Saturday, 28 April 2018

Review of ‘Everybody Works in Sales’ by Niraj Kapur


Two things stand out about this book: one, the excellent advice on the noble art of selling, and two, the unique journey that the author has been on to bring us this book. I do enjoy a book that not only expounds knowledgeably on its subject but also gives us a flavour of the world and experience of the writer.


Niraj Kapur
occupies a very interesting position in the modern world. Of Indian extraction, he was raised in Northern Ireland and schooled in an atmosphere of bigotry. He moved to London to pursue his career, so the tips on selling are interspersed with observations about his particular experiences in school and work. But lest you worry that this is going to be a relentlessly positive 'how I overcame adversity to be who I am today' sort of tome, take comfort from the section of the book where Niraj examines bad business practice and ruthlessly dissects the sometimes poisonous dynamic that can infiltrate the upper echelons of management, resulting in those who are 'managed' being overlooked, demoted and leaving from frustration. Niraj sensibly gives vent to his experience of this but draws a positive from it for us, the readers.

This book then, serves as a 'what I wish I knew when I was younger' manual. Niraj draws on his extensive work in publishing, advertising and shipping and boils it down to this: we are all in sales, whether we sell our wares, services or even propose what's for tea for the kids. Niraj wants us to tap into this often-unacknowledged talent that may be quite sublimated in many of us. What is it about the idea of 'sales' that puts us Brits off exactly? The Americans have no problem with it as a perfectly respectable occupation. Look at who's in the White House right now. Hasn't Trump sold the American electorate an idea of themselves and the changes that might be possible under his leadership? Of course, politicians do that here too, but we don't call it salesmanship.

Containing 27 valuable lessons, plus 17 interviews with experts, Everybody Works in Sales combines unique storytelling and personal development to ensure you have the tools you need to do better in your career.

I think we're going to have to up our game in a post-industrial world where we in the West are such huge consumers. With everyone on Social Media, entrepreneurs, Mumpreneurs, Specialpreneurs would benefit from the approach laid out by Niraj in this excellent book. Not only that, those who are not in sales might also gain from reading it: teachers, parents etc. The one thing that resounded for me is that so much of selling your service is about managing people's expectations and about fostering good relationships, as well as the product or service that you're trying to generate income with.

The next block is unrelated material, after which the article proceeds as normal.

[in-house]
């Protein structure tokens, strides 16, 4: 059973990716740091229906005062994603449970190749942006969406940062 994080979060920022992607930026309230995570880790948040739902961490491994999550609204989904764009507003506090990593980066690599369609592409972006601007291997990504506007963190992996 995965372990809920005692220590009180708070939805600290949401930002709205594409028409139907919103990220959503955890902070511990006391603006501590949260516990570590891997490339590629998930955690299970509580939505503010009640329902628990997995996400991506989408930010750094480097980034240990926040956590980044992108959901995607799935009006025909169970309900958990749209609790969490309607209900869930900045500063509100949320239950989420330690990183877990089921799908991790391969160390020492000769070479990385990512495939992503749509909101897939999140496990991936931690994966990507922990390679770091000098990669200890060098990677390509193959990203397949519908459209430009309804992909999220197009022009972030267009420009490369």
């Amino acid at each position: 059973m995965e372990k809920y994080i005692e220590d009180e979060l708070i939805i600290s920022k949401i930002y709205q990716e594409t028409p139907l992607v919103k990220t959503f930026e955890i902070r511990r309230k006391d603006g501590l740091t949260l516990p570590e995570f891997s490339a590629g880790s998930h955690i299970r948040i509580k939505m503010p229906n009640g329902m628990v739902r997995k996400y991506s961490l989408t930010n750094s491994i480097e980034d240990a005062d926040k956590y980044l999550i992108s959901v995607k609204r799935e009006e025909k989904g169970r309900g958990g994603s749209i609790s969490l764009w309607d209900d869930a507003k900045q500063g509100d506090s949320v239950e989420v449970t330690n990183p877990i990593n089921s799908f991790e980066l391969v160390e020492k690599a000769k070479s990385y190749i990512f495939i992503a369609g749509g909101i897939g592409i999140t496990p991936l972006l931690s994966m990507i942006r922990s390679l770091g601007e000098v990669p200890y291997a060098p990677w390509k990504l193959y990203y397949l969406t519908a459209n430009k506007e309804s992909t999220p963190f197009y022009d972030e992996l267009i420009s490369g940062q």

Available to purchase from Amazon here.

Wednesday, 25 April 2018

Everybody Works in Sales by Niraj Kapur: BLOG TOUR

I am jazzed to report that I will be posting a review of this book on Saturday!
Stay tuned...

Wednesday, 13 September 2017

REVIEW: Writing Diverse Characters for Fiction, TV or Film by Lucy V. Hay

At last! A book that pinpoints why we need more diversity in the characters we read about, watch or importantly, write about. Not only does Lucy's book highlight the same dreary old stereotypes (my own particular bĂȘte noire being the lack of complexity in disabled characters), she gives the reader some excellent observations and insights as to how to actually redress the situation in their own writing without reorting to jargon (I hate jargon!) or exhortations to the writer to flagellate themselves IMMEDIATELY in the name of white, male, middle-class, ableist, homophobic guilt. Save it for the writing, people!

Which is not to say that the writer shouldn't examine their own unconscious bias when writing about characters that have hitherto been marginalised. If the adage 'write what you know' has any value at all, it is surely the writer's own inner workings that prove a worthy source of knowledge. In the age of the internet, as Lucy says, it's never been easier to research the reality of lives that are dramatically different from the writer's own. Authenticity is the name of the name of the game when writing diverse characters, not the recycling of tired old stereotypes (dead sex worker, inspirational disabled person - AARGH!) from OTHER FILMS. This is certainly soemthing I've been guilty of in the past in my own writing. Reading Lucy's book has sparked off some interesting tangents that I hope will enliven my own work.

Lucy backs up her observations with facts and figures, quotes from peers, established writers and producers and her own expertise built up over many years of script reading, writing and blogging. She's not afraid to practise what she preaches. Most importantly, she is passionate about writing, writers and the strength of connections, relationships and community. And if you think it's 'political correctness gone mad' - consider this: audiences want stories that reflect their own realities. Films, series and books that flip the usual characters on the head will be the ones that get made, talked about and REMEMBERED. Isn't that what any writer wants?


Writing Diverse Characters for Fiction TV or Film

Wednesday, 5 July 2017

The Other TwinThe Other Twin by L.V. Hay

My rating: 5 of 5 stars


Let me state an interest here; I accompanied Lucy on a recce of Brighton for this book and have listened to the evolution of it over the last two years. Even though I knew the nature of the twist, it still came as a shock. No spoilers here, however! Suffice to say that the nature of it drags crime fiction firmly into the 21st century for this reviewer.